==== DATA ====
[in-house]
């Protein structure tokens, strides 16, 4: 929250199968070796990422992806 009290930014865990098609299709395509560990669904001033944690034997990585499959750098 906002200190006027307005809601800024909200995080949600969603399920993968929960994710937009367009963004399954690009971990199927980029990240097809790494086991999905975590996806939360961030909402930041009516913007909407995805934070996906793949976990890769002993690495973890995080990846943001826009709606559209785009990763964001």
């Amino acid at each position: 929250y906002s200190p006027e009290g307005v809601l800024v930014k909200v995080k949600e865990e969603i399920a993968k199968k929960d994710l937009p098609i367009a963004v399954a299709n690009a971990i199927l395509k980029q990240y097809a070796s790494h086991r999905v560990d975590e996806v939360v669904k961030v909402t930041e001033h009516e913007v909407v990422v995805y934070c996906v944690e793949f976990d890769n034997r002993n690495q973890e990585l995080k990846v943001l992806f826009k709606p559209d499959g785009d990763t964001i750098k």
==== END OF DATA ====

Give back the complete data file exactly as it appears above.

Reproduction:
[in-house]
């Protein structure tokens, strides 16, 4: 929250199968070796990422992806 009290930014865990098609299709395509560990669904001033944690034997990585499959750098 906002200190006027307005809601800024909200995080949600969603399920993968929960994710937009367009963004399954690009971990199927980029990240097809790494086991999905975590996806939360961030909402930041009516913007909407995805934070996906793949976990890769002993690495973890995080990846943001826009709606559209785009990763964001």
């Amino acid at each position: 929250y906002s200190p006027e009290g307005v809601l800024v930014k909200v995080k949600e865990e969603i399920a993968k199968k929960d994710l937009p098609i367009a963004v399954a299709n690009a971990i199927l395509k980029q990240y097809a070796s790494h086991r999905v560990d975590e996806v939360v669904k961030v909402t930041e001033h009516e913007v909407v990422v995805y934070c996906v944690e793949f976990d890769n034997r002993n690495q973890e990585l995080k990846v943001l992806f826009k709606p559209d499959g785009d990763t964001i750098k």